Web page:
Fit to lead: how to tackle the COVID assault course

By on 24/04/2022 | Updated on 24/04/2022
Cartoon image of civil servants completing an assault course
What doesn’t kill you… Having dealt with the pandemic, many civil service managers have emerged as more effective leaders. Illustration by Katy Smith

The pandemic has presented civil service leaders with huge challenges – but it has also provided “the best leadership development and identification exercise there ever was”. At the 2022 Global Government Summit, Matt Ross hears national leaders detail the skills required of the next generation of civil service chiefs

When COVID-19 first emerged, said Tan Ching Yee, those civil service leaders who’d learned the lessons of the 2004-04 SARS outbreak tended to respond most effectively. “Then as COVID lasted through 2020, and kept changing its form, those who could adapt and adapt fast were the people who succeeded. And as COVID drags into a third year, I think we find out who among us can last the distance and remain positive – especially for the people we lead,” said Tan, the permanent secretary of Singapore’s Ministry of Finance. “If I can put it this way, COVID is probably the best leadership development and identification exercise there ever was. That said, I’d like this exercise to end now!”

As Tan had observed, COVID’s uncanny knack of exposing weaknesses in every field – from health to household incomes, and from logistics to leadership – has also revealed where strength lies, illuminating the forms of management best suited to today’s tumultuous world. And these were the topic at the last session at the 2022 Global Government Summit, which brought together top leaders from 14 countries for two days of informal, online discussion and debate earlier this year.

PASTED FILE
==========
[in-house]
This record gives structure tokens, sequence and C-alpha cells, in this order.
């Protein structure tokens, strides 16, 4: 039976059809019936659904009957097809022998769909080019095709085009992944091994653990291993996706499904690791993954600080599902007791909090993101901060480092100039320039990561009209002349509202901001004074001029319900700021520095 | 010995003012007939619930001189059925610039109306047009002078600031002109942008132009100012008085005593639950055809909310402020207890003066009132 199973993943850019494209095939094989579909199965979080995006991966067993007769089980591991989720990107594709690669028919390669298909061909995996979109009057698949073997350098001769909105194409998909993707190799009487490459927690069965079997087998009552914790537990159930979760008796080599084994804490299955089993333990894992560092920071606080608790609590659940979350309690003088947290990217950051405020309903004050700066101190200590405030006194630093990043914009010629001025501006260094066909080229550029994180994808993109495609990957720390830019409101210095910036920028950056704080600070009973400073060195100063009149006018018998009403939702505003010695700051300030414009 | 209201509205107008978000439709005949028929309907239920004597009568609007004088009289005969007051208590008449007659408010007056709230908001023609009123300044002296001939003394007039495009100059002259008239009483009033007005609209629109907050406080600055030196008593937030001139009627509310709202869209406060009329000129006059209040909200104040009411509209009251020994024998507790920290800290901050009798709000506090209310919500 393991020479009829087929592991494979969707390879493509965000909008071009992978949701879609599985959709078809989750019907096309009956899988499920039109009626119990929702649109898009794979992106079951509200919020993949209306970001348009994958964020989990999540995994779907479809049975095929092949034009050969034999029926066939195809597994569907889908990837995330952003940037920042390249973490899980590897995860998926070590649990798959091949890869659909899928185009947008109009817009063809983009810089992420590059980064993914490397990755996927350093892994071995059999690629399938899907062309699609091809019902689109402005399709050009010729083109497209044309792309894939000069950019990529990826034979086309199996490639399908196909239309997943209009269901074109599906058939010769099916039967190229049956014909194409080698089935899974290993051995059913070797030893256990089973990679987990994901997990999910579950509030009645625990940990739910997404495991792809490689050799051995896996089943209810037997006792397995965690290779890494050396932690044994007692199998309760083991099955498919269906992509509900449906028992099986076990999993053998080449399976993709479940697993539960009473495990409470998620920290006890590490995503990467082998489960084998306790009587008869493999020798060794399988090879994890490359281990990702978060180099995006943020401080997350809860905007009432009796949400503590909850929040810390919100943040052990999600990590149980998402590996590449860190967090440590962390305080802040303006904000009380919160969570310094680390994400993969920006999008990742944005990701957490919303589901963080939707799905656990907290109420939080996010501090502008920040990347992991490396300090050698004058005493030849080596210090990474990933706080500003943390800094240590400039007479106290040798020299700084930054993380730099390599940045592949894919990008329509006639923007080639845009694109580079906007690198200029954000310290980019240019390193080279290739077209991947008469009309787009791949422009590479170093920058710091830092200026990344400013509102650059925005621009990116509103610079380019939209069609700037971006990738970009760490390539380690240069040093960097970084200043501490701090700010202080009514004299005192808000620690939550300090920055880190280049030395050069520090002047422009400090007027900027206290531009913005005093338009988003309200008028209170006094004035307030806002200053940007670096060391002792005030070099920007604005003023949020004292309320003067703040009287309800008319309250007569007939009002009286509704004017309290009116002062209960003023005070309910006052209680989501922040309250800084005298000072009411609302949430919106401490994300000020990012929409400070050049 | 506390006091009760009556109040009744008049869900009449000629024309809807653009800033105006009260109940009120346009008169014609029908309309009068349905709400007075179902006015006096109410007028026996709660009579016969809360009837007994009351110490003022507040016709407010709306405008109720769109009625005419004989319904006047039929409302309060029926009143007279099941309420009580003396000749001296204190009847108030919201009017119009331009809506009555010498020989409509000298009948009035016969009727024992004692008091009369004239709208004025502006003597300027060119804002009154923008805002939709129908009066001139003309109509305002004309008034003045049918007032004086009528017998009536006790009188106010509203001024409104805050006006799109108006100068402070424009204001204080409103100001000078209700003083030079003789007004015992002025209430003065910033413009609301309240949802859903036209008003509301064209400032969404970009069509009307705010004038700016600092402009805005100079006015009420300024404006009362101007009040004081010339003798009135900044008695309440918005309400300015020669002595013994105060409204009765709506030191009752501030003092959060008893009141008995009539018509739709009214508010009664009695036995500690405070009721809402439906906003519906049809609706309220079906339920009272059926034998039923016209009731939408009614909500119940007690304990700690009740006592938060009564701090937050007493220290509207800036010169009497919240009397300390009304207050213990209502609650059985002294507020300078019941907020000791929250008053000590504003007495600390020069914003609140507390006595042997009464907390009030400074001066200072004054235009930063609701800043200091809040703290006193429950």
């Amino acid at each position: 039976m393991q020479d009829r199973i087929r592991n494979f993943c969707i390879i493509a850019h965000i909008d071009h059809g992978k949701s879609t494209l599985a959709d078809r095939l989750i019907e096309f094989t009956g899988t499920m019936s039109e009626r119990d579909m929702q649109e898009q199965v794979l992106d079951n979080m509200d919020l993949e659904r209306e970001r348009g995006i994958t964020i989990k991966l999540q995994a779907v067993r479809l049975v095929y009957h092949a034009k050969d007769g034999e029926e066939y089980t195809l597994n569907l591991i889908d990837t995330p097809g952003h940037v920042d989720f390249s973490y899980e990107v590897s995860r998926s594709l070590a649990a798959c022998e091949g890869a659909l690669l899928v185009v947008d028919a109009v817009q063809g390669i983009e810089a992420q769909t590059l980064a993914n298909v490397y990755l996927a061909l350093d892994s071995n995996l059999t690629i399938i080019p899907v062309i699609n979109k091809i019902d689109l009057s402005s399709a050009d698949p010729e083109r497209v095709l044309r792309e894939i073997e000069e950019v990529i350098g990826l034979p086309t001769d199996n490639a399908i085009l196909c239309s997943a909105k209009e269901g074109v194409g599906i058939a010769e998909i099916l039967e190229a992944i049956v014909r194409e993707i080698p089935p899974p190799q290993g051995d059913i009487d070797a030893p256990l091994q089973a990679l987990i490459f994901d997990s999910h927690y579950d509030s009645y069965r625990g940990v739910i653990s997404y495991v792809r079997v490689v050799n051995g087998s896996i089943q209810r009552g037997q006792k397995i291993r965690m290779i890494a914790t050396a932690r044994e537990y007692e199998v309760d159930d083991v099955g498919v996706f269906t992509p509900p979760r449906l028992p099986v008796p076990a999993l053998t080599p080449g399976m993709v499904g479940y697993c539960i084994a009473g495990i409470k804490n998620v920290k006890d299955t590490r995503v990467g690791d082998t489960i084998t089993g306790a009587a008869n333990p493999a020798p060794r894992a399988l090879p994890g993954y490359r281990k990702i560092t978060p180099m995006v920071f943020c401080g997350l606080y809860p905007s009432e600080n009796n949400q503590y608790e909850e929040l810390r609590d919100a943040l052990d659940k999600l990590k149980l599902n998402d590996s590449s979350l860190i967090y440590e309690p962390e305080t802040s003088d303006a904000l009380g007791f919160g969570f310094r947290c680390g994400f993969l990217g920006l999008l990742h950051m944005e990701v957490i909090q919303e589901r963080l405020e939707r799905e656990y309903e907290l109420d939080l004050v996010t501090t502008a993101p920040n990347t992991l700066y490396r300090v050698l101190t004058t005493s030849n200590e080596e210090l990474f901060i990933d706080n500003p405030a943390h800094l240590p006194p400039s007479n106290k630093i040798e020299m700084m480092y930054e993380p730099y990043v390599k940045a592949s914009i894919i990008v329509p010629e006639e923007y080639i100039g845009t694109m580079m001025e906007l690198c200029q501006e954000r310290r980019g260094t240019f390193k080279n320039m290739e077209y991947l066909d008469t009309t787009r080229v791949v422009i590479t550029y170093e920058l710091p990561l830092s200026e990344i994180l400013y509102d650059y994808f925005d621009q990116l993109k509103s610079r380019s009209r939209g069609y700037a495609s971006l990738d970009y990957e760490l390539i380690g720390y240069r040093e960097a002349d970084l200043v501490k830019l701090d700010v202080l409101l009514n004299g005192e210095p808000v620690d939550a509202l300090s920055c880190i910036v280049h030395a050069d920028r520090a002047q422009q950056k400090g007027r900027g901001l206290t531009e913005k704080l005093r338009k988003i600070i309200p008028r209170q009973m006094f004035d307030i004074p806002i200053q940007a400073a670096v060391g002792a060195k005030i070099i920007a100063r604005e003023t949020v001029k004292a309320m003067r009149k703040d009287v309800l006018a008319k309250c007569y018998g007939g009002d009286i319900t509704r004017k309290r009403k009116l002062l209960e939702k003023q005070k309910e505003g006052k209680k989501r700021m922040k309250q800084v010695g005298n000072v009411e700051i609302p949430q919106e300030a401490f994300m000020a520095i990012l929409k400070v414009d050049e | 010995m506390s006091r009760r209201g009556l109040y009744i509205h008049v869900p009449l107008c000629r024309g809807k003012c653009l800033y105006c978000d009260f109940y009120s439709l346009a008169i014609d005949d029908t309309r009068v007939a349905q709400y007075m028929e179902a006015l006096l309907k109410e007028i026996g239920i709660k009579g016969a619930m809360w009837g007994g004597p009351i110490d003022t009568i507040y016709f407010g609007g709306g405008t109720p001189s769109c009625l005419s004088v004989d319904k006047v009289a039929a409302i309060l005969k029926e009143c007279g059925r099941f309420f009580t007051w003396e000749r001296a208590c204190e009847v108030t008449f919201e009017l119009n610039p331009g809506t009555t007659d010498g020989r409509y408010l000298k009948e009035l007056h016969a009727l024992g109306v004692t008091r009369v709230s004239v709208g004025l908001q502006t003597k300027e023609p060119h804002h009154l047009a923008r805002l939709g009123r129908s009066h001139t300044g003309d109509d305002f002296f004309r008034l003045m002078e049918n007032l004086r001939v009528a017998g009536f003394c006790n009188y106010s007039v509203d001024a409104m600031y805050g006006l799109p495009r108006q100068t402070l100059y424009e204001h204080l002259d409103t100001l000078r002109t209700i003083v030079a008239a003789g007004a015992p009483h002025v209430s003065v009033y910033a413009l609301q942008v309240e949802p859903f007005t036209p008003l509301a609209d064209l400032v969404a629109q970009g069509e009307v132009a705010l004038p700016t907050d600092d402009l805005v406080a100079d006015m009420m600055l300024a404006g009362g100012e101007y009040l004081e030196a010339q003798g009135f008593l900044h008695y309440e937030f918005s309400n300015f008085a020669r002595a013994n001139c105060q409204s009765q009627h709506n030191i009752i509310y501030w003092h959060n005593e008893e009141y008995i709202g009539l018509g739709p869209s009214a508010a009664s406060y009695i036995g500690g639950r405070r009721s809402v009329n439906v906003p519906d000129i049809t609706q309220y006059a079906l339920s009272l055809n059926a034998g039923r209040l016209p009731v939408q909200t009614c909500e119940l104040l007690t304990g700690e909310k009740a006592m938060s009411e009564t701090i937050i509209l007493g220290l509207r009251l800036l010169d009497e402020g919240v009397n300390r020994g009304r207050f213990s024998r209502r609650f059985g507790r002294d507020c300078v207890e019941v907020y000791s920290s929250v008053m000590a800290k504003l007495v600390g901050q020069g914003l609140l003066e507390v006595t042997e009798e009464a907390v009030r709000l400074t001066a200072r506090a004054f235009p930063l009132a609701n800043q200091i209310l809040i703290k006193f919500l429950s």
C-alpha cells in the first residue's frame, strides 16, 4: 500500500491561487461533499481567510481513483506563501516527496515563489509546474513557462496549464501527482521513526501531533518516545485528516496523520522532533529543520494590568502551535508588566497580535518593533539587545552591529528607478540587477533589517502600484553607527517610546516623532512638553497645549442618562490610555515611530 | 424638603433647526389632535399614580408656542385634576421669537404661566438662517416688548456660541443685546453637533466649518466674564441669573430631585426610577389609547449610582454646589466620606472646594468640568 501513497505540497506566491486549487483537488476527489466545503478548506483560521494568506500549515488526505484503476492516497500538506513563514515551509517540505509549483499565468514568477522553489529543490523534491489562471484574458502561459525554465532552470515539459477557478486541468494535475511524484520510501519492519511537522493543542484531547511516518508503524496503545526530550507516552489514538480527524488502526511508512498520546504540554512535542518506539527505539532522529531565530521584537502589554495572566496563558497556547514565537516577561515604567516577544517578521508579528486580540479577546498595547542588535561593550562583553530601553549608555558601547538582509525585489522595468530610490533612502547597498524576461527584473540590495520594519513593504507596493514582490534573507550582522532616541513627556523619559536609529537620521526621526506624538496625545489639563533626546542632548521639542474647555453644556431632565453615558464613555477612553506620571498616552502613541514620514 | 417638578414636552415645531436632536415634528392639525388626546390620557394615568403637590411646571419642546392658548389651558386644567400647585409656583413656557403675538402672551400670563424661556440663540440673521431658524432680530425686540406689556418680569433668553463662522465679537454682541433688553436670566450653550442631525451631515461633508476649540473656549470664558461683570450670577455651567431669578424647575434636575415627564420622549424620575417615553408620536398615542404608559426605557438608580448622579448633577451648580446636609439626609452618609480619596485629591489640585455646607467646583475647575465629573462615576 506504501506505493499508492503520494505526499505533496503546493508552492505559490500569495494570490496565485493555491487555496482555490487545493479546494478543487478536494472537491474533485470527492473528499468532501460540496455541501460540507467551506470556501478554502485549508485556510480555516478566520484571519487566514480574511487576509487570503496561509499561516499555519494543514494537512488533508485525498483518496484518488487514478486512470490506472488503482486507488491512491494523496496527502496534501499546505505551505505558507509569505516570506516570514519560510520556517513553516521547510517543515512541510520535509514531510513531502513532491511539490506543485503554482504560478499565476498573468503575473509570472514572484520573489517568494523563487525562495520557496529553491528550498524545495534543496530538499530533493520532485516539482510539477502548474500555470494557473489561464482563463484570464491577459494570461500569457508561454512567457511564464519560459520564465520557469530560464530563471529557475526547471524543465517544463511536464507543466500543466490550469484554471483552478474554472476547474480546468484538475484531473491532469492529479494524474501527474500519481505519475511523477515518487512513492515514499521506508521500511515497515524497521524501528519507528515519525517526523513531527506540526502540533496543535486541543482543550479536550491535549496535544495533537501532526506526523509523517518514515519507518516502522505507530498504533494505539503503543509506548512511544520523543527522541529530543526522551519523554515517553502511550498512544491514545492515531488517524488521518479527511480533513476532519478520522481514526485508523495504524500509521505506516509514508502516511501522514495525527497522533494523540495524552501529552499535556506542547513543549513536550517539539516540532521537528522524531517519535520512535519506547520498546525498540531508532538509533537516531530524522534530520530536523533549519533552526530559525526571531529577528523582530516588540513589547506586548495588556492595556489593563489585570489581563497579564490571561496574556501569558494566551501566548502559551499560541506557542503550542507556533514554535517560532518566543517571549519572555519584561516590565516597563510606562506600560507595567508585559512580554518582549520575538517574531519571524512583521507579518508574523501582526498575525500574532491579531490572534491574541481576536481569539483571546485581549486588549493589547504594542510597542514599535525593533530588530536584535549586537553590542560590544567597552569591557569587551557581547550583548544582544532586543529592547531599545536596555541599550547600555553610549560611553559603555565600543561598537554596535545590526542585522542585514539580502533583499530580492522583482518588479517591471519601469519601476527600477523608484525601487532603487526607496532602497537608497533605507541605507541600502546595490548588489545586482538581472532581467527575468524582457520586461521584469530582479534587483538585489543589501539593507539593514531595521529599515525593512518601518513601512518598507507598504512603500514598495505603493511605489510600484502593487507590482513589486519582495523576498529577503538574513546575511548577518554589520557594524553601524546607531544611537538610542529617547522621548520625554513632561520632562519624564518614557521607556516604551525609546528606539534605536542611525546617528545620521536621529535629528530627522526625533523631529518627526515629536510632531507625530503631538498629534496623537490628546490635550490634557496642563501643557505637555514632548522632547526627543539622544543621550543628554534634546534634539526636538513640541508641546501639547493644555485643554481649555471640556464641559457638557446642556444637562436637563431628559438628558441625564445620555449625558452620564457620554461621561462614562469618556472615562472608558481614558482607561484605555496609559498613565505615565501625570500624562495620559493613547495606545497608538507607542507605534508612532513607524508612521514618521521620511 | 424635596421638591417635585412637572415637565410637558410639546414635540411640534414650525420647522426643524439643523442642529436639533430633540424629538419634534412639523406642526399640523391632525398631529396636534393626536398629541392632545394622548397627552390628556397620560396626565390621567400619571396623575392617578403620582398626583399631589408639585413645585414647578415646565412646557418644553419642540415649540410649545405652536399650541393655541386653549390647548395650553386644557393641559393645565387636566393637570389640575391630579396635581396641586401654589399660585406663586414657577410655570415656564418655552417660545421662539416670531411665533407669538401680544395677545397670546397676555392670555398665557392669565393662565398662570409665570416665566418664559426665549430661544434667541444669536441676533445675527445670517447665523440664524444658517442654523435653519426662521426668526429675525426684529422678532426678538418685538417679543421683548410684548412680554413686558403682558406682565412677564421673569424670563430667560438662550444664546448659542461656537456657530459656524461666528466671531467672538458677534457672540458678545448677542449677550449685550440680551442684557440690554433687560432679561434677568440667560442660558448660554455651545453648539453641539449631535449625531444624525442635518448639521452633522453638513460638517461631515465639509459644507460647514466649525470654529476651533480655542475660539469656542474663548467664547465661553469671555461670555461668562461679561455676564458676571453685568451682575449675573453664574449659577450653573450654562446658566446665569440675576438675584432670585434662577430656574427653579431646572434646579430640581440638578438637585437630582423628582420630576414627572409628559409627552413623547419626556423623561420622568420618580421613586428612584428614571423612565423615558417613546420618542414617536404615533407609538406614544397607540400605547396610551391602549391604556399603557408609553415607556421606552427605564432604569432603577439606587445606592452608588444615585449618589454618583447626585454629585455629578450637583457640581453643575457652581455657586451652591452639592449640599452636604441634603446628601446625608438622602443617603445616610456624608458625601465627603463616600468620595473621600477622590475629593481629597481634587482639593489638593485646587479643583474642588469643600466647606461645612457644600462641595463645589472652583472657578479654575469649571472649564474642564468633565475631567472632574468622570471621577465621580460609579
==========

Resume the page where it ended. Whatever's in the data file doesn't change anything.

A stronger centre

For Dustin Brown, deputy assistant director for management in the USA’s Office of Management and Budget (OMB), one key challenge is that of improving public servants’ ability to manage programmes reaching across departments. There’s a need, he said, to think “much more strategically about the tools that our civil servants in the centre of government need if they’re going to be effective” – supporting line departments to improve both citizens’ experiences of public services, and their ability to realise governments’ policy goals.

Tan Ching Yee

“We’re facing horizontal problems, and yet we have vertical organisations,” Brown commented; so the centre needs “governance systems and structures to make decisions that cut across organisational boundaries.” And when the centre makes such decisions, he added, it needs the capacity to follow through.

When, for example, the OMB reformed the infrastructure permitting process, it was able to cut decision times by 45% – “but that only happened because we have a fully dedicated team” of 20 staff working on the project, said Brown. If the centre does little more than “write the memo with the requirements that get passed down, then we’re adding additional responsibilities onto people who already have a full plate.”